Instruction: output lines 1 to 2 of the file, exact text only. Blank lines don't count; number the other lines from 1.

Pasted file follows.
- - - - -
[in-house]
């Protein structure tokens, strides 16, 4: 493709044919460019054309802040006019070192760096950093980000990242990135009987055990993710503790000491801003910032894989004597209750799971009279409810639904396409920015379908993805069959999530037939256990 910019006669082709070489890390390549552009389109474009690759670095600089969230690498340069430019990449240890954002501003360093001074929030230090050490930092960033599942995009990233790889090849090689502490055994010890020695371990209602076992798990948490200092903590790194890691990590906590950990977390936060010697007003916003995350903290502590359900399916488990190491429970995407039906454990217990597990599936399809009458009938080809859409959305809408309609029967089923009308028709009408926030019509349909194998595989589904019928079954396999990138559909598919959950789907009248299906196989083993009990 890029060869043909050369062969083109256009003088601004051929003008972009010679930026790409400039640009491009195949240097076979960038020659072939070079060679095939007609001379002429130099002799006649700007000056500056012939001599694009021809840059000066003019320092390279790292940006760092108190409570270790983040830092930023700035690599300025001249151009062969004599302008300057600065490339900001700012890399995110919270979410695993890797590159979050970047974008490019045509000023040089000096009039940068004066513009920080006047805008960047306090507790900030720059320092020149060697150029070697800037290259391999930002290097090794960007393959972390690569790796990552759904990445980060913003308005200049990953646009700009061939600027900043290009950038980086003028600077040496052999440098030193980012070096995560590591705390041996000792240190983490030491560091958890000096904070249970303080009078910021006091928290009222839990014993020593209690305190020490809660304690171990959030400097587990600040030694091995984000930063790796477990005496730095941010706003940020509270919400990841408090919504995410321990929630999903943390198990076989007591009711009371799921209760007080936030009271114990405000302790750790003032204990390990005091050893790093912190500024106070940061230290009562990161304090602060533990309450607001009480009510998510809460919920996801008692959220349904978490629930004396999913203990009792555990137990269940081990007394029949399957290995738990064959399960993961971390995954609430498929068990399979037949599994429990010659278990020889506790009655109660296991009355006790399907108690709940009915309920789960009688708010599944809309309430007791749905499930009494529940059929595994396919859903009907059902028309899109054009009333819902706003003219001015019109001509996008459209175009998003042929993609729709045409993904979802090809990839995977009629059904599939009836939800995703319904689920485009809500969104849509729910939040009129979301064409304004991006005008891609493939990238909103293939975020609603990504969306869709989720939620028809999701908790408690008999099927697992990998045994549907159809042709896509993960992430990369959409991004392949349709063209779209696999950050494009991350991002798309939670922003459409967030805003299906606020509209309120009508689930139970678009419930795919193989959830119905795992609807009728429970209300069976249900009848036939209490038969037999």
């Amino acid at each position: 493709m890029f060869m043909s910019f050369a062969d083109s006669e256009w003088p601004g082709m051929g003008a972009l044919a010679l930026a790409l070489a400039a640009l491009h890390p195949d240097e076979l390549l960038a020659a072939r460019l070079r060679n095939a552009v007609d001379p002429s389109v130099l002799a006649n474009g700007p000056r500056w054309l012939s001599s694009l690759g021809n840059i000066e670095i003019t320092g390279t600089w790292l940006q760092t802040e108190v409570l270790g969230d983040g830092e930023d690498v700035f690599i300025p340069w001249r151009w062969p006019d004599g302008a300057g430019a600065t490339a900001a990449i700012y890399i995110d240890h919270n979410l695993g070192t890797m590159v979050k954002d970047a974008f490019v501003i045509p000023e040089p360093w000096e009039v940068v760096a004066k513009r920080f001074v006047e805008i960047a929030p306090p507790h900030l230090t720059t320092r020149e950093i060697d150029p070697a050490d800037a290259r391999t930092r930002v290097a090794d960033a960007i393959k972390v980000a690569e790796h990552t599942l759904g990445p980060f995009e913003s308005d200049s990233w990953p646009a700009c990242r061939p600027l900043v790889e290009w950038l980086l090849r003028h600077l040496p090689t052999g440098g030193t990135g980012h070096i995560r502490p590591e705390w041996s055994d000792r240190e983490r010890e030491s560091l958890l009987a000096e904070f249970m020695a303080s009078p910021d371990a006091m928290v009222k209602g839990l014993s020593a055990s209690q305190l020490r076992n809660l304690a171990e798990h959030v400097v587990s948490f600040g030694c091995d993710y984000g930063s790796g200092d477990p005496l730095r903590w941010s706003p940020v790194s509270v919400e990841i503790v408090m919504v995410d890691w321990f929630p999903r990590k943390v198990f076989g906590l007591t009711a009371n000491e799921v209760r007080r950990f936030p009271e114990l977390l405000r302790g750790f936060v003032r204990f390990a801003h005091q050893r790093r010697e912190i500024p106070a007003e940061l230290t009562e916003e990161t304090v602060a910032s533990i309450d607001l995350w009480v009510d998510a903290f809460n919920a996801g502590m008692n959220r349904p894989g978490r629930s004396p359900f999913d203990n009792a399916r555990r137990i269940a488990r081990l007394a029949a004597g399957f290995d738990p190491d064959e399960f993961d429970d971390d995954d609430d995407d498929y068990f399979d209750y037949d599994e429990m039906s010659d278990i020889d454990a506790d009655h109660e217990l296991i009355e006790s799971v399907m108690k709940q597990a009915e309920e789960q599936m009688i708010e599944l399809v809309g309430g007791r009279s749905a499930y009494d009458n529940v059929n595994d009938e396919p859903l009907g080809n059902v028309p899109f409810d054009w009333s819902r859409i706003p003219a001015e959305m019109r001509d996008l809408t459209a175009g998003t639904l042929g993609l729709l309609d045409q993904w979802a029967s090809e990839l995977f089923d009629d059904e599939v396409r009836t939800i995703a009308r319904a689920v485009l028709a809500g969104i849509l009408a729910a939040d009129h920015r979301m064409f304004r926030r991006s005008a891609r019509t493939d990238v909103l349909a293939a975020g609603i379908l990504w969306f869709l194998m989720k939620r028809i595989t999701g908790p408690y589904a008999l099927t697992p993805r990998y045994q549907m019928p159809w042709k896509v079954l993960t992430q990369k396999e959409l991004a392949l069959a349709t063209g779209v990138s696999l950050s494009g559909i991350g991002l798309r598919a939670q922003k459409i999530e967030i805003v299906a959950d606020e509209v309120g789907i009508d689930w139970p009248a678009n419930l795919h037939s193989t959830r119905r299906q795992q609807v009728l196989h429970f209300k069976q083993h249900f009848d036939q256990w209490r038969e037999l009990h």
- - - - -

[in-house]
């Protein structure tokens, strides 16, 4: 493709044919460019054309802040006019070192760096950093980000990242990135009987055990993710503790000491801003910032894989004597209750799971009279409810639904396409920015379908993805069959999530037939256990 910019006669082709070489890390390549552009389109474009690759670095600089969230690498340069430019990449240890954002501003360093001074929030230090050490930092960033599942995009990233790889090849090689502490055994010890020695371990209602076992798990948490200092903590790194890691990590906590950990977390936060010697007003916003995350903290502590359900399916488990190491429970995407039906454990217990597990599936399809009458009938080809859409959305809408309609029967089923009308028709009408926030019509349909194998595989589904019928079954396999990138559909598919959950789907009248299906196989083993009990 890029060869043909050369062969083109256009003088601004051929003008972009010679930026790409400039640009491009195949240097076979960038020659072939070079060679095939007609001379002429130099002799006649700007000056500056012939001599694009021809840059000066003019320092390279790292940006760092108190409570270790983040830092930023700035690599300025001249151009062969004599302008300057600065490339900001700012890399995110919270979410695993890797590159979050970047974008490019045509000023040089000096009039940068004066513009920080006047805008960047306090507790900030720059320092020149060697150029070697800037290259391999930002290097090794960007393959972390690569790796990552759904990445980060913003308005200049990953646009700009061939600027900043290009950038980086003028600077040496052999440098030193980012070096995560590591705390041996000792240190983490030491560091958890000096904070249970303080009078910021006091928290009222839990014993020593209690305190020490809660304690171990959030400097587990600040030694091995984000930063790796477990005496730095941010706003940020509270919400990841408090919504995410321990929630999903943390198990076989007591009711009371799921209760007080936030009271114990405000302790750790003032204990390990005091050893790093912190500024106070940061230290009562990161304090602060533990309450607001009480009510998510809460919920996801008692959220349904978490629930004396999913203990009792555990137990269940081990007394029949399957290995738990064959399960993961971390995954609430498929068990399979037949599994429990010659278990020889506790009655109660296991009355006790399907108690709940009915309920789960009688708010599944809309309430007791749905499930009494529940059929595994396919859903009907059902028309899109054009009333819902706003003219001015019109001509996008459209175009998003042929993609729709045409993904979802090809990839995977009629059904599939009836939800995703319904689920485009809500969104849509729910939040009129979301064409304004991006005008891609493939990238909103293939975020609603990504969306869709989720939620028809999701908790408690008999099927697992990998045994549907159809042709896509993960992430990369959409991004392949349709063209779209696999950050494009991350991002798309939670922003459409967030805003299906606020509209309120009508689930139970678009419930795919193989959830119905795992609807009728429970209300069976249900009848036939209490038969037999």